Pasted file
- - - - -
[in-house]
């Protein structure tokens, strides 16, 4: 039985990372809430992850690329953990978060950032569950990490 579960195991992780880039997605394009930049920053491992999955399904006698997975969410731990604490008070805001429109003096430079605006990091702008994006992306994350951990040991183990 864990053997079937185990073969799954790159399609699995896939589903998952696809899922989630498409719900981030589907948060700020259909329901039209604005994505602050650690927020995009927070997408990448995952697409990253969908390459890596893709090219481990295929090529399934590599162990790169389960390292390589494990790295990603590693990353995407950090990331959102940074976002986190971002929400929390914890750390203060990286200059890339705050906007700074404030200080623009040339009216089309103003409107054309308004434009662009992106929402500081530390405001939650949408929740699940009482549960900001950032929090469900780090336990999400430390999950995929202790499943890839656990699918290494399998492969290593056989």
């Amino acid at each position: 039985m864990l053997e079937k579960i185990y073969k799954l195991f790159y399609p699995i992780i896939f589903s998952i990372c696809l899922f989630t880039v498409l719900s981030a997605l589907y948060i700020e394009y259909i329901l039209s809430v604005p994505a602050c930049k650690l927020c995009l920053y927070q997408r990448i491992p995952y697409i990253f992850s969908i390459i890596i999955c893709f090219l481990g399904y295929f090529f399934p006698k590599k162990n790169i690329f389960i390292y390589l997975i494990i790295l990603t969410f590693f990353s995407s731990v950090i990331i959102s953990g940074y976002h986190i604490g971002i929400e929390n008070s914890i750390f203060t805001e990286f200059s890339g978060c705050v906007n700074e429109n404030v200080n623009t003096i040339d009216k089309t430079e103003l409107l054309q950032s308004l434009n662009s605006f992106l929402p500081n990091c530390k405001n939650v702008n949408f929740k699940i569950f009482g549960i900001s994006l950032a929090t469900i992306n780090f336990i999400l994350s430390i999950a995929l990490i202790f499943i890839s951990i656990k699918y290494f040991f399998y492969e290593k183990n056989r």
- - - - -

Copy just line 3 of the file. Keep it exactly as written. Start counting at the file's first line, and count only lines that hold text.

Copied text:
């Amino acid at each position: 039985m864990l053997e079937k579960i185990y073969k799954l195991f790159y399609p699995i992780i896939f589903s998952i990372c696809l899922f989630t880039v498409l719900s981030a997605l589907y948060i700020e394009y259909i329901l039209s809430v604005p994505a602050c930049k650690l927020c995009l920053y927070q997408r990448i491992p995952y697409i990253f992850s969908i390459i890596i999955c893709f090219l481990g399904y295929f090529f399934p006698k590599k162990n790169i690329f389960i390292y390589l997975i494990i790295l990603t969410f590693f990353s995407s731990v950090i990331i959102s953990g940074y976002h986190i604490g971002i929400e929390n008070s914890i750390f203060t805001e990286f200059s890339g978060c705050v906007n700074e429109n404030v200080n623009t003096i040339d009216k089309t430079e103003l409107l054309q950032s308004l434009n662009s605006f992106l929402p500081n990091c530390k405001n939650v702008n949408f929740k699940i569950f009482g549960i900001s994006l950032a929090t469900i992306n780090f336990i999400l994350s430390i999950a995929l990490i202790f499943i890839s951990i656990k699918y290494f040991f399998y492969e290593k183990n056989r």